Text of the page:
Bad Breath

Adding tea tree oil to an essential oil mixture containing peppermint and lemon oils helps to reduce bad breath when used for oral cleaning.


Hemorrhoids are swollen veins in the lowest part of rectum and anus.  Application of a gel containing tea tree oil, hyaluronic acid, and methyl-sulfonyl-methane helps in reducing symptoms of hemorrhoids, including pain, inflammation, and itching.

Herpes labialis

Herpes labialis, also known as cold sores, is a type of infection by the herpes simplex virus that affects primarily the lip.  Tea tree oil exhibited high levels of virucidal activity against HSV-1 and HSV-2.  Tea tree oil is helpful when used in the early stages of herpes labilais before the virus causes an obvious outbreak in the body.  The virus is most susceptible when it has not yet penetrated the host cell, a process called adsorption.  Tea tree oil when used as early treatment targets the herpes virus before penetration.


Hirsutism is a medical condition of unwanted, male-pattern hair growth in women.  Application of a spray containing lavender oil and tea tree oil twice daily for 3 months reduces hair growth in such areas and can help to reduce the symptoms of hirsutism.

Head Lice

Head lice are tiny insects that feed on blood from the human scalp.  An infestation of head lice, which is called pediculosis capitis mostly affects children and usually results from the direct transfer of lice from the hair of one person to the hair of another person.  Tea tree oil contains two major constituents with insecticidal activity namely 1,8-cineole and terpinen-4-ol.  Research has found that a 1% tea tree oil solution is capable of killing 100% head lice within 30 minutes.  Also, applying a combination of lavender and tea tree oil kills lice eggs and reduces the number of live lice.

Methicillin-resistant Staphylococcus aureus (MRSA) infection

Methicillin-resistant Staphylococcus aureus (MRSA) is a bacterium that causes infections in different parts of the body.  It is tougher to treat than most strains of Staphylococcus aureus because it is resistant to some commonly used antibiotics such as penicillin, amoxicillin, oxacillin, and methicillin.  Tea tree oil has antibacterial, antifungal, antiviral, and anti-inflammatory properties when used topically.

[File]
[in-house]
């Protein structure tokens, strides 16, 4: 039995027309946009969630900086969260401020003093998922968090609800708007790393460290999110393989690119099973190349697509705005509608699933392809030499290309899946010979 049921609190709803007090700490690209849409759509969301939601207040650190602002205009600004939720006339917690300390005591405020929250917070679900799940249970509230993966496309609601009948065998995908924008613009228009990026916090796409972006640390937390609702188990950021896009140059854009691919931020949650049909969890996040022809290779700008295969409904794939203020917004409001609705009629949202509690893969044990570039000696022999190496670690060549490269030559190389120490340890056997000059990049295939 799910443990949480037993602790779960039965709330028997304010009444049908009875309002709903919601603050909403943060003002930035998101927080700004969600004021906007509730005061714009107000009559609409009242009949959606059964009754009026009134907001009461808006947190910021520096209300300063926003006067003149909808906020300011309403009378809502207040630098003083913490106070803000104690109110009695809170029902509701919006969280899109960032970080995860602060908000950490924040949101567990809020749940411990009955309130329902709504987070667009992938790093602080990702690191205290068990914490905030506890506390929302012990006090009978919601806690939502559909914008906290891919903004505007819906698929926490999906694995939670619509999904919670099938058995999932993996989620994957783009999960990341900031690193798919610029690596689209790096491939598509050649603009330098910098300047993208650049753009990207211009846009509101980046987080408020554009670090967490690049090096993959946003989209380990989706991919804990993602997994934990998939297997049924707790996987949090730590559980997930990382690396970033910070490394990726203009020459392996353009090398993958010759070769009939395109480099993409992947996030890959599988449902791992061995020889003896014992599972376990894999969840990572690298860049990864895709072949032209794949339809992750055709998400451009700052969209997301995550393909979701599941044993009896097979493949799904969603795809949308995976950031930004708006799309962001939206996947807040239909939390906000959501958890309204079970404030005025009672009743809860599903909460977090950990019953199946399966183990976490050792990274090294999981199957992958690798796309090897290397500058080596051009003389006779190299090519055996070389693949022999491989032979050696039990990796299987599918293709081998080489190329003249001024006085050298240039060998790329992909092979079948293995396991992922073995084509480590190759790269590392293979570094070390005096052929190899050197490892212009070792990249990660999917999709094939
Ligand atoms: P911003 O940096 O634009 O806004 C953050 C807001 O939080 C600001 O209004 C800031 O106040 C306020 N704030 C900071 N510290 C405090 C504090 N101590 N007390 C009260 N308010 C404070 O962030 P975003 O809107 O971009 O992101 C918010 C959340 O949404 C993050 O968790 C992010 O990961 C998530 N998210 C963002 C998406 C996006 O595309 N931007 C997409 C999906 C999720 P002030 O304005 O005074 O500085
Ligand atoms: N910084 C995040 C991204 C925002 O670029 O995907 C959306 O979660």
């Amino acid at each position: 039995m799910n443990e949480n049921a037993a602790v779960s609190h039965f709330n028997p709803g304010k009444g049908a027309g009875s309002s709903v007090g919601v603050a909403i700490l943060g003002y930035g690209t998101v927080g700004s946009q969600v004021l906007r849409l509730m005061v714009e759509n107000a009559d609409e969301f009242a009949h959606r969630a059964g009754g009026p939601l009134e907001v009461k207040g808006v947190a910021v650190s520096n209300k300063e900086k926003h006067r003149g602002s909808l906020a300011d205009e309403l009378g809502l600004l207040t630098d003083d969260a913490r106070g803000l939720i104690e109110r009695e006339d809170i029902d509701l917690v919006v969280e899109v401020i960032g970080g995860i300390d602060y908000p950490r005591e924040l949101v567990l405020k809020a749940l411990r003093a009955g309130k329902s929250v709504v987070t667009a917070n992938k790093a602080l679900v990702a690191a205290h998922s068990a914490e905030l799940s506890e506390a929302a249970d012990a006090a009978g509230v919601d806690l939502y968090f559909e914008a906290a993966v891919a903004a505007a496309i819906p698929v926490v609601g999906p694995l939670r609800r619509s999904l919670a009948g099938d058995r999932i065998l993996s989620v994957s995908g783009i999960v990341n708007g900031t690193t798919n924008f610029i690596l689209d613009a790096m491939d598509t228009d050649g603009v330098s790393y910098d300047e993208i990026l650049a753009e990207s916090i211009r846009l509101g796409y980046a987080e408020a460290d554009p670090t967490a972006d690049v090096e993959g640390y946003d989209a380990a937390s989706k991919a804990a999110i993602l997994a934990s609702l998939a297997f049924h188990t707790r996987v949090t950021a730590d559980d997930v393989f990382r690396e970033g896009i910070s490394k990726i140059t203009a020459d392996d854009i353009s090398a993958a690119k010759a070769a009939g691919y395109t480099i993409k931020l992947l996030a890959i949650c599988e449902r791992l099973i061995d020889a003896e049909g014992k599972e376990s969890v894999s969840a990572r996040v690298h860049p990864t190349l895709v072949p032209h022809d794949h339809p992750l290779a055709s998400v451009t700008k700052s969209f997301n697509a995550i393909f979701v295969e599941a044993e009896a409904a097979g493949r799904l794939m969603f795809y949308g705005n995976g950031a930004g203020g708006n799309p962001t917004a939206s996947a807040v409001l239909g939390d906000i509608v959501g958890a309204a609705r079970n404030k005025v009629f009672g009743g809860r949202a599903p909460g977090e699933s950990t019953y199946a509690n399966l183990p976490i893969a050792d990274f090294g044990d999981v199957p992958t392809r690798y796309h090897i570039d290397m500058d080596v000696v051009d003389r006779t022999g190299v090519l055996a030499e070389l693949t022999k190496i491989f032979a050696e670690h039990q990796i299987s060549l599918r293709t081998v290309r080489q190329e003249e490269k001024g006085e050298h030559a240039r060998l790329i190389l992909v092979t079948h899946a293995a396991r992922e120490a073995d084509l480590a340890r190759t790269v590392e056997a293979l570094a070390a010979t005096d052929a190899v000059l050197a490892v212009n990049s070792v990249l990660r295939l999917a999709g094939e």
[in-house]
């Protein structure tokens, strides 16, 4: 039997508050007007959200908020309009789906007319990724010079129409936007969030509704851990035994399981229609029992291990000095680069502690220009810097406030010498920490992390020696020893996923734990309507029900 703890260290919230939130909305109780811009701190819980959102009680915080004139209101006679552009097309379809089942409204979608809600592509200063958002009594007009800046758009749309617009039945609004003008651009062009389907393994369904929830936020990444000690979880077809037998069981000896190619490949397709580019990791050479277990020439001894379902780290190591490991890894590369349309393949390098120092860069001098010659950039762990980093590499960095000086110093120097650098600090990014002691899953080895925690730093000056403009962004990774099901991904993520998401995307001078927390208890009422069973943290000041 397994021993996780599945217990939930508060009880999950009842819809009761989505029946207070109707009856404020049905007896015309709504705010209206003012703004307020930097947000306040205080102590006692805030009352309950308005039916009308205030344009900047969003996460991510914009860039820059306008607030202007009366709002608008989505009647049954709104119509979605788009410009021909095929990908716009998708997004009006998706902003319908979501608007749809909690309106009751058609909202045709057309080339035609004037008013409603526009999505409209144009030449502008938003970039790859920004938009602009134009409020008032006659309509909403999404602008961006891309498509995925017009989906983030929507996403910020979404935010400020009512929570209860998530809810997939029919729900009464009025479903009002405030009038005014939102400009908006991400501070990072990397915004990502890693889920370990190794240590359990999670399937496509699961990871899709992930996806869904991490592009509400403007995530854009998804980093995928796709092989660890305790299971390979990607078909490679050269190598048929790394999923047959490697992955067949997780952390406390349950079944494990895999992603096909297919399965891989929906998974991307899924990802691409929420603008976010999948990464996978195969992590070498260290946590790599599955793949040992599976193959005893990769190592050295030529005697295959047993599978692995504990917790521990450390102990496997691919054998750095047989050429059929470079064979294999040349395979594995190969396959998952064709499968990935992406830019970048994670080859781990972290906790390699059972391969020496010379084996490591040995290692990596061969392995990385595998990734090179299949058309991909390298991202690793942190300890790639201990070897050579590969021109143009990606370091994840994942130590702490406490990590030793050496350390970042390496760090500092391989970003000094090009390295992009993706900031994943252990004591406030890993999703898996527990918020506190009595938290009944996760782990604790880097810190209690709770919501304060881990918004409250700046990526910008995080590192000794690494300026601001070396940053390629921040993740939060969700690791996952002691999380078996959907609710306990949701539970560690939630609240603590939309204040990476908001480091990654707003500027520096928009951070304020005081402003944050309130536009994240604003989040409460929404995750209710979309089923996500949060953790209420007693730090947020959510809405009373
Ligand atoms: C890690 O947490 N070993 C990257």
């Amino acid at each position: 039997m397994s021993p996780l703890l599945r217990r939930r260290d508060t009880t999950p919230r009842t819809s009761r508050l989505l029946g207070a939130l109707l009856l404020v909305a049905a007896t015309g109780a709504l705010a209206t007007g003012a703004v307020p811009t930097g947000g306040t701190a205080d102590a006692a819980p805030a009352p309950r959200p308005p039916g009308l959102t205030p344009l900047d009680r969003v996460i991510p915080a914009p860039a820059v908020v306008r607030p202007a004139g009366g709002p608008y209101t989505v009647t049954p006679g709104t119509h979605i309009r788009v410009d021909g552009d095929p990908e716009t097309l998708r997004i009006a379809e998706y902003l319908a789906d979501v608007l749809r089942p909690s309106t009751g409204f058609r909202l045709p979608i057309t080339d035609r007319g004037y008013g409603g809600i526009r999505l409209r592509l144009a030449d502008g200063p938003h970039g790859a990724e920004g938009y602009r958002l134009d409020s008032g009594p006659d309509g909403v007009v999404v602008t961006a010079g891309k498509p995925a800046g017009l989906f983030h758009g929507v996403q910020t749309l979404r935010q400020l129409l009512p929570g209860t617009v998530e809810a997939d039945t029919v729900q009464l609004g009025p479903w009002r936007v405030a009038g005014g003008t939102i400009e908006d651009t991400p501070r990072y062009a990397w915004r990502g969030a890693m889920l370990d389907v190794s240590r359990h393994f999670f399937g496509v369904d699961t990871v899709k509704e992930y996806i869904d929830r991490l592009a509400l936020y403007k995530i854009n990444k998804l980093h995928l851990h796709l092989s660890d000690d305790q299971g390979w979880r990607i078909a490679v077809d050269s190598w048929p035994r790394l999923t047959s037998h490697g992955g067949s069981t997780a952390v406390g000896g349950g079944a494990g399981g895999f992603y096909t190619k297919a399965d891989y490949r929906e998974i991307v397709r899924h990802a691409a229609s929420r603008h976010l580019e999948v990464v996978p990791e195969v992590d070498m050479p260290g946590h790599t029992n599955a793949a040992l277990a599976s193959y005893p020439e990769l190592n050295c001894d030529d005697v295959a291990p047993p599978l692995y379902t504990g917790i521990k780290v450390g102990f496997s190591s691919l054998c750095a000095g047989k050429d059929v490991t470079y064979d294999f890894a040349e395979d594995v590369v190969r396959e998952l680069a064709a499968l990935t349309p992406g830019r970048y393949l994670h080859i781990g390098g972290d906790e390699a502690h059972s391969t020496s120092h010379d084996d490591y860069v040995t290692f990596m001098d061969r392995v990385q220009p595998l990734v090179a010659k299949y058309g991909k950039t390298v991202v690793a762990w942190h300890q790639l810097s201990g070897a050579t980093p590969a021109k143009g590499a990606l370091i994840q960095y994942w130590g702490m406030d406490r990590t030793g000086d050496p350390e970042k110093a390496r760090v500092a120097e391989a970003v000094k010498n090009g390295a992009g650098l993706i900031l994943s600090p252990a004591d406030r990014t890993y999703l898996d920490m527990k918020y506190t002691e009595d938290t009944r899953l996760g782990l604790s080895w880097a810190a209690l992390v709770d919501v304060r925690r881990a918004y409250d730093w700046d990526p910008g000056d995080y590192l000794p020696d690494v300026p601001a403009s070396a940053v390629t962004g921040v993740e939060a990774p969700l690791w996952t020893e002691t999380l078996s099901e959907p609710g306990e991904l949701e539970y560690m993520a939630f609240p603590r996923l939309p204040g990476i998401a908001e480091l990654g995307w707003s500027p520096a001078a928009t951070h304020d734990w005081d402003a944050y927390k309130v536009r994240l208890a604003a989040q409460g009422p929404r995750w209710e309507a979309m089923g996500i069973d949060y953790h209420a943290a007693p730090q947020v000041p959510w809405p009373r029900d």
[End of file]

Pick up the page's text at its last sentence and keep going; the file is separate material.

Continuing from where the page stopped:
Tea tree oil’s anti-microbial properties are attributed to belonging to a class of chemicals known as terpenes, specifically terpinen-4-ol.  Tea tree oil’s bactericidal effects make this a suitable addition or supplement to an MRSA treatment plan.  Studies suggest that using a 4% tea tree oil nasal ointment plus a 5% tea tree oil body wash along with other standard treatments can help with MRSA infection.

Allergic skin reactions to nickel

There are few instances that people get an allergic reaction with the contact of nickel when using earrings or other jewellery.  Research has shown that using undiluted tea tree oil can help reduce the area and redness of skin reactions in people, who are allergic to contact with nickel.

Thrush or oropharyngeal candidiasis

Oral candidiasis, which is also known as oral thrush among other names, is a candidiasis that occurs in the mouth.  Since tea tree oil is known to have antifungal and antibacterial properties, they can be helpful in treating oral candidiasis.  Swishing and expelling tea tree oil solution for 2-4 weeks seems to improve symptoms. There is also early evidence that using tea tree oil as part of an essential oil mixture might improve oral comfort in cancer patients.

Chickenpox sores

Chickenpox is also known as varicella, which is a highly contagious infection caused by the varicella zoster virus.  Chickenpox is best known for its itchy, spotted rash.  Tea tree oil is known for its antiviral, anti-inflammatory, and antiseptic qualities and can provide effective relief to the inflammation and itching caused by the virus.  A blend of few drops of tea tree oil with 1 tablespoon of olive oil can be used to give a soothing effect to the sores.